School grant application approved

Published 11:47 am Monday, October 9, 2017

JACKSON – The Northampton Board of Commissioners approved a grant application for new school construction funding at their regular meeting here Monday.

The application was ready for submission and was brought before the Board by County Manager Kimberly Turner to get their official vote of approval.

The Board was first made aware of this potential grant application during their July 3 meeting when Northampton Public Schools Superintendent Monica Smith-Woofter presented the information to them. The grant money will come from the state’s Needs-Based Public School Capital Fund to be used for construction of new public schools.

“The application is for applying for $15 million from the state, and then $5 million will be county local dollars for a total of $20 million,” said Turner, reminding the Board and others in attendance the details of both the grant and the required local match during her presentation.

If Northampton County is selected to receive the funding, the goal is to build a more centrally located high school.

“Once the application is hopefully selected and approved, this is long range,” Dr. Smith-Woofter explained to the Board. “This is something we definitely need in Northampton County. Our student population is declining, so as much as possible we need to centralize our high school as well as making sure we can maintain our K-8 presence across the county.”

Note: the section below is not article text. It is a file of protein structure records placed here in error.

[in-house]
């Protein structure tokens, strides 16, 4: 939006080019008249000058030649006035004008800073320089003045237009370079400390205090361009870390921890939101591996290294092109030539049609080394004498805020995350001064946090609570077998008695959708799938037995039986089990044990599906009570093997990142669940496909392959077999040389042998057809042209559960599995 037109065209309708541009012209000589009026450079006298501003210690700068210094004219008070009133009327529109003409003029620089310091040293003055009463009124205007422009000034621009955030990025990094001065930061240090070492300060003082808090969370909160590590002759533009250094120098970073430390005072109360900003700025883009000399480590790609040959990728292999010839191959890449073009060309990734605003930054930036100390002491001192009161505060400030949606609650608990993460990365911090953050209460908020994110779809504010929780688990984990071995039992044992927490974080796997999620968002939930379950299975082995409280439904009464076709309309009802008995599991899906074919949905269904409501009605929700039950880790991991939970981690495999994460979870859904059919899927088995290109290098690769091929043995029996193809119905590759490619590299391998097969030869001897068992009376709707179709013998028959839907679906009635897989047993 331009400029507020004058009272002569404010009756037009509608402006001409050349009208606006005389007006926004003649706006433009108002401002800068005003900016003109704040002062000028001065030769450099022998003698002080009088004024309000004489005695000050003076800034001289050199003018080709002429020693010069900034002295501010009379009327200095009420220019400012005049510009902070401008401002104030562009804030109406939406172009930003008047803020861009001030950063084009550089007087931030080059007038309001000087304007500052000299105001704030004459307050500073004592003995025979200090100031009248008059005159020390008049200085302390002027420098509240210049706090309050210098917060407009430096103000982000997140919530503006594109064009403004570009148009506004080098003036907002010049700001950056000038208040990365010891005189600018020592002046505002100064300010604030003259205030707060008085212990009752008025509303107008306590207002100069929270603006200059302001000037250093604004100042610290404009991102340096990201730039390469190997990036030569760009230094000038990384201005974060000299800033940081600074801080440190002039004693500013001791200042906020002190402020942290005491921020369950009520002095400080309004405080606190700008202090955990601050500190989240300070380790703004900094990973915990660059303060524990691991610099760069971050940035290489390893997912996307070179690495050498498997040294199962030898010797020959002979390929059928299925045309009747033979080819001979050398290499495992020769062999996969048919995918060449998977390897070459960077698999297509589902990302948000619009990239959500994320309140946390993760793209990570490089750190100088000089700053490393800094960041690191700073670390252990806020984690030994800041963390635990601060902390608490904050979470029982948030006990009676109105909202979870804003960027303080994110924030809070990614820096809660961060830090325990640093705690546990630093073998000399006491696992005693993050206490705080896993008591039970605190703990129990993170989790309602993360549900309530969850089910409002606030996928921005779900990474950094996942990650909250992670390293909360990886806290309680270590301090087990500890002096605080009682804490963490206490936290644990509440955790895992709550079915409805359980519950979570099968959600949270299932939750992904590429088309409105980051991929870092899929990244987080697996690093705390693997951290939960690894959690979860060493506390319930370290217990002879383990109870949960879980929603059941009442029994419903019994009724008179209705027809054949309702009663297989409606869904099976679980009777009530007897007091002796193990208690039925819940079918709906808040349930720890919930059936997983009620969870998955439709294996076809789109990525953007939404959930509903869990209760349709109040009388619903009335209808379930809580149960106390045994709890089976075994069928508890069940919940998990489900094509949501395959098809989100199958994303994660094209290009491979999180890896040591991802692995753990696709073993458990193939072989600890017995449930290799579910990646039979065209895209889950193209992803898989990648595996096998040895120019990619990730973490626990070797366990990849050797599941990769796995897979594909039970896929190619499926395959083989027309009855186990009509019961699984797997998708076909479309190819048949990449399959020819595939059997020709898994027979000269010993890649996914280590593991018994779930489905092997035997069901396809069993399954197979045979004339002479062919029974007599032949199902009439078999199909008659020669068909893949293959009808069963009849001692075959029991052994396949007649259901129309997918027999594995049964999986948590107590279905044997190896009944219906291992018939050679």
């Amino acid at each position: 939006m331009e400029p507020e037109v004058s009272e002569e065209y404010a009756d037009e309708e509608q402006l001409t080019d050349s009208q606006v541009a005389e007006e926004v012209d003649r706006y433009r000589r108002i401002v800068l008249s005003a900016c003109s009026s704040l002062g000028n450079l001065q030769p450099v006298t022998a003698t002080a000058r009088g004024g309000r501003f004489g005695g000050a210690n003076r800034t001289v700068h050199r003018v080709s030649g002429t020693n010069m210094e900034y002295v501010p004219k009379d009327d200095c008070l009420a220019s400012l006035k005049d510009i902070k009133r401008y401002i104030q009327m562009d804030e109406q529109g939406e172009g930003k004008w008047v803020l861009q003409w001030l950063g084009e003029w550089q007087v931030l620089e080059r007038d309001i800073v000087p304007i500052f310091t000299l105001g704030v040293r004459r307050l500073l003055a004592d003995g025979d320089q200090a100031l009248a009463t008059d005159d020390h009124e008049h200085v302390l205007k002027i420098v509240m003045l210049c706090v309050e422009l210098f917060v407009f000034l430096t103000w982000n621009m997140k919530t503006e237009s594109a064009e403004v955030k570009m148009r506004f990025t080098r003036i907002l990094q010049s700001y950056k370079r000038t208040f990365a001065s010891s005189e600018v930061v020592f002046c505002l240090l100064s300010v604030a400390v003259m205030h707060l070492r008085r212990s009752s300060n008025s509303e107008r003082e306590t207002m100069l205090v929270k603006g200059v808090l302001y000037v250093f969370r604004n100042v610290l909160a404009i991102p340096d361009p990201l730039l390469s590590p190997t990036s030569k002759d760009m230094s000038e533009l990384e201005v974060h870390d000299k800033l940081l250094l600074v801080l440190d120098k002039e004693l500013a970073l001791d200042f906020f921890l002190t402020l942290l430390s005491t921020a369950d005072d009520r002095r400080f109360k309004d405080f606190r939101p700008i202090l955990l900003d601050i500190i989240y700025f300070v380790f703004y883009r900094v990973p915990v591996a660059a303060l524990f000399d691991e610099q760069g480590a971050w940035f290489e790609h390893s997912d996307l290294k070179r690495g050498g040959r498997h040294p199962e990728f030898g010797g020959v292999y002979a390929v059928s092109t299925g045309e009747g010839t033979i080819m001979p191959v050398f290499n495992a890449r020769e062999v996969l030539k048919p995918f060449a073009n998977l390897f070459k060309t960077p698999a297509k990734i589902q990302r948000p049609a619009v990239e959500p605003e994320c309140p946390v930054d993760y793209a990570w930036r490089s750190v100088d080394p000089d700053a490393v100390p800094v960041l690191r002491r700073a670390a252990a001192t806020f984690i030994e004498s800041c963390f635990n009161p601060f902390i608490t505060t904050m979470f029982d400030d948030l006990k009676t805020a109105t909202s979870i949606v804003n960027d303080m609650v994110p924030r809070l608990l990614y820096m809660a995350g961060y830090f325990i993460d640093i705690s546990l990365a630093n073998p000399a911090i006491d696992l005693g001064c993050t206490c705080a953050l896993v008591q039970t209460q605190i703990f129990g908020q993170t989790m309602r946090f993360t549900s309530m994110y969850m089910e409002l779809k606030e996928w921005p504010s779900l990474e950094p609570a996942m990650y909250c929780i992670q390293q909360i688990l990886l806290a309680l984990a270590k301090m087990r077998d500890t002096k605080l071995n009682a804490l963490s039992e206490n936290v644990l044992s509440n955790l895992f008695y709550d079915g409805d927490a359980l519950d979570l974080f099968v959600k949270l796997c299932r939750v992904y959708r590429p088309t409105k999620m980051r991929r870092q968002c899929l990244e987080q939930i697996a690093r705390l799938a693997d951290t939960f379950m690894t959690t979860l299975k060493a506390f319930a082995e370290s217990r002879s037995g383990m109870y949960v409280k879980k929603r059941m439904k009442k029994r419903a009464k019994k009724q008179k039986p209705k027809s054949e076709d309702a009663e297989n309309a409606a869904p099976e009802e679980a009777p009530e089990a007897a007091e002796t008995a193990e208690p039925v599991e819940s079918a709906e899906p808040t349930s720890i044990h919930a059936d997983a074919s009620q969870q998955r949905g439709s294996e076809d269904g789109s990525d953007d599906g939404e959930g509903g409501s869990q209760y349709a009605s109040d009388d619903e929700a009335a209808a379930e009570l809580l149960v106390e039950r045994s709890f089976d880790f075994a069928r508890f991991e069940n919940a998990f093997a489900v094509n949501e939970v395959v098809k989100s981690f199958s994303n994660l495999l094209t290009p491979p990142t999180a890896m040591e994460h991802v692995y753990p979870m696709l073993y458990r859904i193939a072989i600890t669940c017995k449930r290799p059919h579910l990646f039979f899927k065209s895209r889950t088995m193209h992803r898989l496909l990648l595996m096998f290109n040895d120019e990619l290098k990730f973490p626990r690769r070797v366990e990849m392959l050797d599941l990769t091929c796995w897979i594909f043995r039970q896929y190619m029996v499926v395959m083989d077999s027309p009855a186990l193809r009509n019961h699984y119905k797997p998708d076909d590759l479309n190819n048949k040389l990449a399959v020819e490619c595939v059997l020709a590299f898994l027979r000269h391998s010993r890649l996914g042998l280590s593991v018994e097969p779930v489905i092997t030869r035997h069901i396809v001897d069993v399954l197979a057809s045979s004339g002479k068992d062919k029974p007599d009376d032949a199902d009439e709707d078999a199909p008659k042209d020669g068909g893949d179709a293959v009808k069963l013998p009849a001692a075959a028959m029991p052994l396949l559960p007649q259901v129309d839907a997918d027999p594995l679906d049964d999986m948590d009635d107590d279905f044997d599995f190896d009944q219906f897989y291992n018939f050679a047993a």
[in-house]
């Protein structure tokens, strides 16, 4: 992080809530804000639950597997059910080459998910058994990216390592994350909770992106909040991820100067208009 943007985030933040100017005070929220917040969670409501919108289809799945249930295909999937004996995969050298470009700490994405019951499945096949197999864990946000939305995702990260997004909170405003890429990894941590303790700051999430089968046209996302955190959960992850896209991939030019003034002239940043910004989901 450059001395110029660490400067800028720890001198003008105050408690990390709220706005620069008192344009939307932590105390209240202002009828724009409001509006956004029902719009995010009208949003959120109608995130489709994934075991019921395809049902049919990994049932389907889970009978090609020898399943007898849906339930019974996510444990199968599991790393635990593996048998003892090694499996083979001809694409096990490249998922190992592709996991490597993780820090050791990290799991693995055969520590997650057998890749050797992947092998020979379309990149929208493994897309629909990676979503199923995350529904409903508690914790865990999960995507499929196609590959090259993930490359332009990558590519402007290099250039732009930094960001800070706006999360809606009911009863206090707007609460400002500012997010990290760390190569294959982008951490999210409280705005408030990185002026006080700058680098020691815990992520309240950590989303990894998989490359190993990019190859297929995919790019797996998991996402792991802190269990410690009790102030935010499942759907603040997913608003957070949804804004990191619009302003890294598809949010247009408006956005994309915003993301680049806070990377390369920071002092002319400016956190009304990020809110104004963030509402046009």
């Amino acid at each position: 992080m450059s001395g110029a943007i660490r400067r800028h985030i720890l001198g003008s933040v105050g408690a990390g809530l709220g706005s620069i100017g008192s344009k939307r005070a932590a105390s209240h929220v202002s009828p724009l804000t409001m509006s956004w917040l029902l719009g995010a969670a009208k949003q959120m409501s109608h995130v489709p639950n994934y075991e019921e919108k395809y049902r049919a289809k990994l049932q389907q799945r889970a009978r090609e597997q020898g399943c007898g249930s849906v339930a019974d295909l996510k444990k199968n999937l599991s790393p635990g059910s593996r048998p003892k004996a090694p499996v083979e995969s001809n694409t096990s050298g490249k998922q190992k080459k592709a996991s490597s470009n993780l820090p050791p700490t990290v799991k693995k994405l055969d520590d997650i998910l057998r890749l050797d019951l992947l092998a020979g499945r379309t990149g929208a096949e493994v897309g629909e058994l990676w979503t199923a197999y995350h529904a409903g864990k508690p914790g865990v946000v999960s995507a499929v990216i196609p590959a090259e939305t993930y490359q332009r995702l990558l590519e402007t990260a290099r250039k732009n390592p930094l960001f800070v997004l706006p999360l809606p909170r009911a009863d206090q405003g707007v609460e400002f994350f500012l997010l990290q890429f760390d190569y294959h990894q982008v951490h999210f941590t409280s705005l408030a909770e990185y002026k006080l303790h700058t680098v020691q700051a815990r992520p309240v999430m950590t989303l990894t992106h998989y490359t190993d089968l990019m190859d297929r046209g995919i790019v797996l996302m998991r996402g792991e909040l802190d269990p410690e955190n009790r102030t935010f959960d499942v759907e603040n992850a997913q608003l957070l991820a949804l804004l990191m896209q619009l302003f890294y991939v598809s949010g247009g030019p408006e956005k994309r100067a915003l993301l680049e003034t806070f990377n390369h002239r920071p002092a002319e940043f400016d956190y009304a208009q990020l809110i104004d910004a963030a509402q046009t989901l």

Smith-Woofter continued by explaining long school bus rides are presently an issue they want to address by constructing a more centrally-located school. The longest current route has some students on the bus for as long as two hours and ten minutes.

“Because from Murfreesboro, Hertford line to Henrico, Warren County line, it is 80 miles traveling distance from east to west,” she added.

Commissioner Charles Tyner made comments in support of the grant application and the initiative to apply as soon as possible, but also cautioned that they should stay within their budget range when constructing a new school building.

“I think it’s a great opportunity for Northampton County to receive some funds from the state,” Tyner said to which the rest of the Board agreed.

Smith-Woofter explained the funding would not be available to apply for after the 2020-21 fiscal year, which is why she also encouraged going forward with the application this year without hesitation.

“I appreciate the opportunity to be in partnership with this application and I think we’ve got a really good chance,” the superintendent said.

Tyner motioned to approve the application and Commissioner Fannie Greene seconded it. The Board approved it without opposition.

Other school-related discussion during the October 2 commissioners’ meeting pertained to the issue of Willis Hare Elementary and its potential to join North Carolina’s new Innovative School District (ISD) next year. Selection to join the district would mean the school would be placed under a charter or educational management organization for the next five years.

Tyner asked Smith-Woofter what the commissioners should expect and prepare for if Willis Hare is selected.

Smith-Woofter answered that Eric Hall, ISD Superintendent, is planning to meet with the local school boards and commissioners for each of the six schools still in consideration.

“It is a partnership that every governing body would need to be aware of,” Smith-Woofter said.

“The county government is still responsible for the appropriation of funding for the upkeep and maintenance of the building,” she explained, adding the county school system will continue to be responsible for things such as transportation and lunch programs.

Board Chairman Robert Carter acknowledged the importance of meeting with the ISD superintendent and also thanked Dr. Smith-Woofter for the information.